According to Gaur, the judgment simultaneously provides a legal right or entitlement to promoters of Jaypee Infratech to object to any resolution plan which calls for a haircut for the creditors. “…as it has the effect of impinging on the rights of the guarantors,” according to the letter.
The Jaypee Infratech insolvency process is currently in the midst of a fourth round of bids with two firms — NBCC India Ltd. and the Suraksha Group — in the fray. At first, creditors deemed NBCC’s proposal as non-compliant with provisions of the IBC and decided to vote on Suraksha’s plan. NBCC, however, challenged this and creditors are now set to review their decision.
Jaypee Infratech is a rarest of the rare cases where the assets of the company are higher than its liabilities, Gaur said.
“Therefore, it is not a case wherein the lenders by an involuntary process, i.e. by operation of law (insolvency proceedings), are compelled to accept one of the resolution plans and settle with their borrower (corporate debtor) after taking huge haircuts,” Gaur said.
Gaur intends to repay Rs 9,783 crore owed to banks and financial institutions through upfront payment, land swaps and long-term debentures worth Rs 12,500 crore. He proposes to deploy Rs 1,650 crore toward construction of homes, out of which, Rs 400 crore will paid upfront. The promoter also intends to spend up to Rs 2,987 crore toward compensation for delayed delivery of homes.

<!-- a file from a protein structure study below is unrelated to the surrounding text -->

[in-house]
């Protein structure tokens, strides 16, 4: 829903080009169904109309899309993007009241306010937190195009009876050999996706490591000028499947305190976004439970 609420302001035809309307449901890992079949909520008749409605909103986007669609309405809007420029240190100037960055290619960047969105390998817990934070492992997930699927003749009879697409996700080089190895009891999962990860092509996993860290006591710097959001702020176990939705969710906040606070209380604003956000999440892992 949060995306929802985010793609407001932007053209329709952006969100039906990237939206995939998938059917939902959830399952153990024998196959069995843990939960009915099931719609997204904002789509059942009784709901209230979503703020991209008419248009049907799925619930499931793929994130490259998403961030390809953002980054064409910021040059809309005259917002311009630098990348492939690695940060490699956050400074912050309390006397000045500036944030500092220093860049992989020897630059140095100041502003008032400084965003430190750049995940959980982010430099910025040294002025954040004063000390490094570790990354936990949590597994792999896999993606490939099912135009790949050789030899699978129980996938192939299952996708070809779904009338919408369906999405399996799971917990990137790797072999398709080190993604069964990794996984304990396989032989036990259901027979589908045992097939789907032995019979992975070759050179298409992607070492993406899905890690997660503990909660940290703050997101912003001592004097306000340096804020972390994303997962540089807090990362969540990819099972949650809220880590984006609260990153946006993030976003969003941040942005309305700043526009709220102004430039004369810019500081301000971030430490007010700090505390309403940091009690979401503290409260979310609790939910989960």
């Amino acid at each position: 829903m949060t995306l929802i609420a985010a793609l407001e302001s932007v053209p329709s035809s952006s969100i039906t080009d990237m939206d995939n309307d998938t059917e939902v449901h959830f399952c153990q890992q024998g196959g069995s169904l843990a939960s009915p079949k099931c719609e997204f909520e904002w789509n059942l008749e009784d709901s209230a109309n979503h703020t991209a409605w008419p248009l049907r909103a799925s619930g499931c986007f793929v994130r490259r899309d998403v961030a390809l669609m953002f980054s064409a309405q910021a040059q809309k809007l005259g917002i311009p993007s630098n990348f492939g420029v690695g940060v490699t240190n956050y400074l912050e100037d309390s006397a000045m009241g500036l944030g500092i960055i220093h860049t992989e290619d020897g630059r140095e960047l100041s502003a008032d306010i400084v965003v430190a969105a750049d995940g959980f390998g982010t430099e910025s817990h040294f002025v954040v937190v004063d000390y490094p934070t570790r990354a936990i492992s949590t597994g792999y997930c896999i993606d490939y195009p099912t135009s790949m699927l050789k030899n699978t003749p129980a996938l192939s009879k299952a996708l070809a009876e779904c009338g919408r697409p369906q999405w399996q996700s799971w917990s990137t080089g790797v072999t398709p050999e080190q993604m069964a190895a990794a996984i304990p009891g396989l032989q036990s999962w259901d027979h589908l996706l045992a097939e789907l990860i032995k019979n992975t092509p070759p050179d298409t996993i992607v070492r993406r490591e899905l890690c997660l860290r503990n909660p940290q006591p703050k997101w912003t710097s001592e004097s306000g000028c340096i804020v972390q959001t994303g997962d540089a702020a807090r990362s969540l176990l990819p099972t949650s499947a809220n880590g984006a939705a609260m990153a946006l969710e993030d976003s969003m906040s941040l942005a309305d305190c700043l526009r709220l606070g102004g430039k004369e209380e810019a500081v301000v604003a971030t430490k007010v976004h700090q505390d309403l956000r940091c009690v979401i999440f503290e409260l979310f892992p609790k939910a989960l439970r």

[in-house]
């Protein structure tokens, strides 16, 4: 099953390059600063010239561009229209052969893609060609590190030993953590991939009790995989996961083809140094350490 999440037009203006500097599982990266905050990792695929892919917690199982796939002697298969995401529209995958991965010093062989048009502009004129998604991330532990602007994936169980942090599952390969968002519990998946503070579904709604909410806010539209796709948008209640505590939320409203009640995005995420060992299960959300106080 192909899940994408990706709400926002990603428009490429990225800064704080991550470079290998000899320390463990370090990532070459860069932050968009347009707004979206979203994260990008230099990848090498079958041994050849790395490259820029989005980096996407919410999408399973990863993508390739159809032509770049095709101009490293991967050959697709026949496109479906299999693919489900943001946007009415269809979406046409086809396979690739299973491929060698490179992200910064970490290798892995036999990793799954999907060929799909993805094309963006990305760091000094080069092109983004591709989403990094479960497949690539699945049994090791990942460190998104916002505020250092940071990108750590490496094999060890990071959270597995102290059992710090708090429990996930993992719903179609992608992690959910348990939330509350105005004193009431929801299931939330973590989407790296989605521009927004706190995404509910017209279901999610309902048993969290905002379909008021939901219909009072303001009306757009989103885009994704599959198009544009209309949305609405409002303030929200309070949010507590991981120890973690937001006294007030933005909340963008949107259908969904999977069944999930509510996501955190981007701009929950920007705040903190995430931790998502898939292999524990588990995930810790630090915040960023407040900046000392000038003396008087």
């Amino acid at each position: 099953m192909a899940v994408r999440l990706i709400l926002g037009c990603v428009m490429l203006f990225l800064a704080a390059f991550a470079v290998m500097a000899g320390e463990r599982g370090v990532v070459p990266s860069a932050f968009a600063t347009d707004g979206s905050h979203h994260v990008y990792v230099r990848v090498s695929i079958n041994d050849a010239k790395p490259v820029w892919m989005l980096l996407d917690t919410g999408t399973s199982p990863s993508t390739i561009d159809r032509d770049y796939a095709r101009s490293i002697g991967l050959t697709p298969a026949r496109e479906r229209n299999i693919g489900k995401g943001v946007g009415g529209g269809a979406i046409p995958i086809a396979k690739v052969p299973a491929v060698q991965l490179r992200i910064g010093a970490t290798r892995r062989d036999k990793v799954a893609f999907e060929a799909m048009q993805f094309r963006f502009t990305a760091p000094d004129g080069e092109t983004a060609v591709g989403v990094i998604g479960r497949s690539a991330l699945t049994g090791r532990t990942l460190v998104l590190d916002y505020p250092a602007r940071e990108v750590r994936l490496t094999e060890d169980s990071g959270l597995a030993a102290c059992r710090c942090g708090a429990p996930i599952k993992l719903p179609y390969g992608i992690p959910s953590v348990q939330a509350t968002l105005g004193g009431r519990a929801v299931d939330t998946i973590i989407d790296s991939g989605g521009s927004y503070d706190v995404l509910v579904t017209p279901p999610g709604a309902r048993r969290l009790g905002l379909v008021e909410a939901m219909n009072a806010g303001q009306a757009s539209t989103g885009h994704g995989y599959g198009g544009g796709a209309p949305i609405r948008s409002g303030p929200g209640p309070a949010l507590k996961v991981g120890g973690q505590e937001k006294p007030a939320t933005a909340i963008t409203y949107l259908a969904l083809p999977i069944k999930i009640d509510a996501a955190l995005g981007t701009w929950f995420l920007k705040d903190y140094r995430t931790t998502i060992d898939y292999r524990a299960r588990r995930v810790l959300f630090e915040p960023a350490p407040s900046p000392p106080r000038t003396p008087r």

Additionally, Gaur has proposed to repay fixed depositors and Yamuna Expressway Infrastructure Development Authority in full.
The promoter said his proposal does not envisage any haircut for financial creditors. Even if any creditor feels that there is an implied haircut, Gaur said that it will be made good within five years of acceptance of the plan.
“Voting on a non-compliant plan of a resolution applicant and accepting haircut despite knowing the worth of assets of JIL and ignoring the offer of its promoters is not only imprudent but will set an extremely wrong precedence,” Gaur said in his letter.